Vastushastra book cover
context information

Vastushastra (वास्तुशास्त्र, vāstuśāstra) refers to the ancient Indian science (shastra) of architecture (vastu), dealing with topics such architecture, sculpture, town-building, fort building and various other constructions. Vastu also deals with the philosophy of the architectural relation with the cosmic universe.

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Jyotisha (astronomy and astrology)

Source: Wisdom Library: Brihat Samhita by Varahamihira

1) Atri (अत्रि) refers to one of the Seven Ṛṣis (saptarṣi), according to the Bṛhatsaṃhitā (chapter 13), an encyclopedic Sanskrit work written by Varāhamihira mainly focusing on the science of ancient Indian astronomy astronomy (Jyotiṣa).—Accordingly, “During the reign of Yudhisthira, 2526 years before the commencement of Vikrama Śaka, the Seven Ṛṣis (saptarṣi) were at the constellation of Maghā (Regulus). The Ṛṣis take a period of 100 years to go over each of the 27 asterisms. They rise in the north-east and are accompanied by the chaste Arundhatī—the consort of Vasiṣṭha. The eastern-most of the group is Bhagavān Marīci; the next to him is Vasiṣṭha; the next is Aṅgiras and the next two are—Atri and Pulastya. The next in order are the Ṛṣis—Pulaha and Kratu. The chaste Arundhatī closely attends her husband the sage Vasiṣṭha”.

2) Atri (अत्रि) [=Trivāricara?] or Atridvīpa refers to an island belonging to “Dakṣiṇa or Dakṣiṇadeśa (southern division)” classified under the constellations of Uttaraphālguni, Hasta and Citrā, according to the system of Kūrmavibhāga, according to the Bṛhatsaṃhitā (chapter 14).—Accordingly, “The countries of the Earth beginning from the centre of Bhāratavarṣa and going round the east, south-east, south, etc., are divided into 9 divisions corresponding to the 27 lunar asterisms at the rate of 3 for each division and beginning from Kṛttikā. The constellations of Uttaraphālguni, Hasta and Citrā represent the southern division consisting of [i.e., Atri-dvīpa] [...]”.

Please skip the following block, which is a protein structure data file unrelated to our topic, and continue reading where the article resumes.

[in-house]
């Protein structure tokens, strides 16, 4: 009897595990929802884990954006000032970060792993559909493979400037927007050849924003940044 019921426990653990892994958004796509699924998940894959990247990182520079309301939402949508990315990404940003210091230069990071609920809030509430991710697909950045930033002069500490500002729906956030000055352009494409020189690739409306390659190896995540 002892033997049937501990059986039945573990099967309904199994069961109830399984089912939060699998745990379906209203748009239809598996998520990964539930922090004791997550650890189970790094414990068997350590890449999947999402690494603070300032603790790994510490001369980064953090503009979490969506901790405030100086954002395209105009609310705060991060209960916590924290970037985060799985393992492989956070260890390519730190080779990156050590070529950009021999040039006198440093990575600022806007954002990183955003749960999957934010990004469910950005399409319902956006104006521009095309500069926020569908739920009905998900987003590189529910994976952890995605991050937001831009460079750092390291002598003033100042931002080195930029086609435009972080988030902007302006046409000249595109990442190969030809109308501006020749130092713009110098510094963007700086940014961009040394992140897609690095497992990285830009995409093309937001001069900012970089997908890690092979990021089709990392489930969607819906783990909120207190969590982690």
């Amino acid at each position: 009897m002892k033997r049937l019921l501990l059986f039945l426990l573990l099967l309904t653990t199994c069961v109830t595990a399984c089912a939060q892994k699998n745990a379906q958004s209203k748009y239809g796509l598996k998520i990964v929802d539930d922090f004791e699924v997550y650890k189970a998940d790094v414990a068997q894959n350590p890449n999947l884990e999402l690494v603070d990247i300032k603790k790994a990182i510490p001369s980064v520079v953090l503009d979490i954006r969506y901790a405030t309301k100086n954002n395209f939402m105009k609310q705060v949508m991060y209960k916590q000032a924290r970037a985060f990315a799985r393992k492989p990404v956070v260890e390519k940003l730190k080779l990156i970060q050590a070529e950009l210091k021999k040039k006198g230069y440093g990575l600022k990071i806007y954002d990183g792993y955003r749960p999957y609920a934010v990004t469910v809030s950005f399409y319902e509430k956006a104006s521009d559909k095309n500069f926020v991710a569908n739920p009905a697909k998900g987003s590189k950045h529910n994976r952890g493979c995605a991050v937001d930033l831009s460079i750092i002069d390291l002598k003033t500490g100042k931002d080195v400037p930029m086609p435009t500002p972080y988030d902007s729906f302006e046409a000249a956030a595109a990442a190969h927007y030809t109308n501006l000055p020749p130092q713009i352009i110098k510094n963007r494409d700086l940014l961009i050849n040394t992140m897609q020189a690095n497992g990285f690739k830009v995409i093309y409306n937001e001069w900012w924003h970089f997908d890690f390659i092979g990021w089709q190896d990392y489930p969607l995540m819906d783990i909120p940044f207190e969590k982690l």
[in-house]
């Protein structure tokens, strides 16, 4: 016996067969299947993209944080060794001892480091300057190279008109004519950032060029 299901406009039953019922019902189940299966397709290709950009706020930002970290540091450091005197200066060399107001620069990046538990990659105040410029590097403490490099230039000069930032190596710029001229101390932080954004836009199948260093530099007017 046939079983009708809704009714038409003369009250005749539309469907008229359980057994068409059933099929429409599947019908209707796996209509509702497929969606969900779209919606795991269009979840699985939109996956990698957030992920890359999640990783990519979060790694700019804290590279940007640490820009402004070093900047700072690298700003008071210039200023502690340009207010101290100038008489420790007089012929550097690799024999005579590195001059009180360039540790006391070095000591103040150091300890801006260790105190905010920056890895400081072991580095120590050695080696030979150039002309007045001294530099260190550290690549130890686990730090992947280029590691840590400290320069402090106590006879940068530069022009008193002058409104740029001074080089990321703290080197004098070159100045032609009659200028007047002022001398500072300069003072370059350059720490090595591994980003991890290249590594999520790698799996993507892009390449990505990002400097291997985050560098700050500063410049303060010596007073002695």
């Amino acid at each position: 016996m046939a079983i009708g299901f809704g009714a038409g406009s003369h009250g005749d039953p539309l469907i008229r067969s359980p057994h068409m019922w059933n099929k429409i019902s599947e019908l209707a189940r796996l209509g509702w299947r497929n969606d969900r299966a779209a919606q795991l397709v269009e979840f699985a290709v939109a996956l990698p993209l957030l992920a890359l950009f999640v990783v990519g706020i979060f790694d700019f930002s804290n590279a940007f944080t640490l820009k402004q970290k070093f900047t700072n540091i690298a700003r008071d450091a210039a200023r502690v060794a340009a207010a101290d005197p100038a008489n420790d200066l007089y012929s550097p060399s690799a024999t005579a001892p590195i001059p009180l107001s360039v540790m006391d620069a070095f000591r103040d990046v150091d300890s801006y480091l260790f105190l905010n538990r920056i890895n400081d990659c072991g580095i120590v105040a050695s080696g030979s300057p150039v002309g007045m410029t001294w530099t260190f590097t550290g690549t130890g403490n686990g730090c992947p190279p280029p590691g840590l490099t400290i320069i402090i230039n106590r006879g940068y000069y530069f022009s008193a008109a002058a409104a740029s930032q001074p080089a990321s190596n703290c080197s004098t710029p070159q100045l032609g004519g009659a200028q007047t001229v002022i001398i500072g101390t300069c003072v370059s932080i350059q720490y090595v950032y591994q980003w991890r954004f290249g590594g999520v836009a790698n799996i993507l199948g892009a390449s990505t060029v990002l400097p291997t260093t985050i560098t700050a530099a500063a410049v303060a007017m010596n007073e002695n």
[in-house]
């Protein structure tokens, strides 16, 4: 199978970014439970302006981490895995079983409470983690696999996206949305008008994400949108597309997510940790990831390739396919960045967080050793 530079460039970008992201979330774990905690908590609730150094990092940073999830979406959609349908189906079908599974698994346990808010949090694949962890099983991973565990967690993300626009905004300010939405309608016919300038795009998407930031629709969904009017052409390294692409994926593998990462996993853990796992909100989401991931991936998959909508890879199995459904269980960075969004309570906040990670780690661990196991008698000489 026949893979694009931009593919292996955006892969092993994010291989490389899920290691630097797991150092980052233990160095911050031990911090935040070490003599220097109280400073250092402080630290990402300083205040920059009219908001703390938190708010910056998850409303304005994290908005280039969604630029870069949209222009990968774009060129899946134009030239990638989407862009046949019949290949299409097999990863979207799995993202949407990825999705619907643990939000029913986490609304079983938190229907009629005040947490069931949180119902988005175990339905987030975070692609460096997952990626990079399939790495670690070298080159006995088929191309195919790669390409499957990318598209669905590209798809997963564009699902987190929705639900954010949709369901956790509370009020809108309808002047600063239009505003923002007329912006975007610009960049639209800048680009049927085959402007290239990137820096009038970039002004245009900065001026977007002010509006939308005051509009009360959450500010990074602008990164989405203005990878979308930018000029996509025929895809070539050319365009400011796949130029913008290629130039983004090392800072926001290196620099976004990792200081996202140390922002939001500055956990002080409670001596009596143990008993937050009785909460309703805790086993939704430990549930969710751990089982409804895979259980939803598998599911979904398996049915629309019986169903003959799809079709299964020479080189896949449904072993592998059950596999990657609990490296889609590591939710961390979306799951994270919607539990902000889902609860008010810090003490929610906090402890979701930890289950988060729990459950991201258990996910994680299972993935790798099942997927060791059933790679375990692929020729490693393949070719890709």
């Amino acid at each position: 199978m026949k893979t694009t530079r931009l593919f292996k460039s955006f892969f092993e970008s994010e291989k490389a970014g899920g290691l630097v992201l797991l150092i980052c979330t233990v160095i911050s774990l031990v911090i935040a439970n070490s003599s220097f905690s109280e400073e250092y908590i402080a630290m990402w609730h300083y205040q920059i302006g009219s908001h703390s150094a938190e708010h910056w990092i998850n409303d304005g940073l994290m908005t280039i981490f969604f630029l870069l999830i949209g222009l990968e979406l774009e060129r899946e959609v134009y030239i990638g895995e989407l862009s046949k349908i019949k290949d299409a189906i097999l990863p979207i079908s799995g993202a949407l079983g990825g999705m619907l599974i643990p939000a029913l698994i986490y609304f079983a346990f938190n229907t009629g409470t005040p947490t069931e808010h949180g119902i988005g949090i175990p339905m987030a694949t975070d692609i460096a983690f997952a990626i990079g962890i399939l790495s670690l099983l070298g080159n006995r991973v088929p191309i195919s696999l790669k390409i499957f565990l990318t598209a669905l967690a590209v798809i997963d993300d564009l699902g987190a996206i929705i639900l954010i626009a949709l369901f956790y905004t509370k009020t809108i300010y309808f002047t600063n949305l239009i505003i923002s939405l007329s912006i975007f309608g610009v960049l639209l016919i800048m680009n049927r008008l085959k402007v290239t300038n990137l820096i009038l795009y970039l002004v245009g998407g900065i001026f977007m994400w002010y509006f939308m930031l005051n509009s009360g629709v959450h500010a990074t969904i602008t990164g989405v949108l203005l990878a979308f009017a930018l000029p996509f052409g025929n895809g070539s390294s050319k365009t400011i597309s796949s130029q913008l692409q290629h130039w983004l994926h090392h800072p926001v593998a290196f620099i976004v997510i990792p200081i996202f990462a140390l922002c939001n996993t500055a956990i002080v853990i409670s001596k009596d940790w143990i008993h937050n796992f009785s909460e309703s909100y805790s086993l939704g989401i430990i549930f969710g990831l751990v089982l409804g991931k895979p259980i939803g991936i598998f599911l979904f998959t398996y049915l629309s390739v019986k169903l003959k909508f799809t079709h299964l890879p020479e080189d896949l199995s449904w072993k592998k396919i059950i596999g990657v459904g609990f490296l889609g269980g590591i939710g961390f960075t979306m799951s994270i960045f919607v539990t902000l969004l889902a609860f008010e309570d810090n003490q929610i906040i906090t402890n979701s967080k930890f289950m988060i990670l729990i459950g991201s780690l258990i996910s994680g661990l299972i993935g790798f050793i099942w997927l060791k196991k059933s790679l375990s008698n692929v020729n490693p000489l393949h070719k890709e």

Jyotisha book cover
context information

Jyotisha (ज्योतिष, jyotiṣa or jyotish) refers to ‘astronomy’ or “Vedic astrology” and represents the fifth of the six Vedangas (additional sciences to be studied along with the Vedas). Jyotisha concerns itself with the study and prediction of the movements of celestial bodies, in order to calculate the auspicious time for rituals and ceremonies.

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Ganitashastra (Mathematics and Algebra)

Source: Hindu Mathematics

Atri (अत्रि) represents the number 7 (seven) in the “word-numeral system” (bhūtasaṃkhyā), which was used in Sanskrit texts dealing with astronomy, mathematics, metrics, as well as in the dates of inscriptions and manuscripts in ancient Indian literature.—A system of expressing numbers by means of words arranged as in the place-value notation was developed and perfected in India in the early centuries of the Christian era. In this system the numerals [e.g., 7—atri] are expressed by names of things, beings or concepts, which, naturally or in accordance with the teaching of the Śāstras, connote numbers.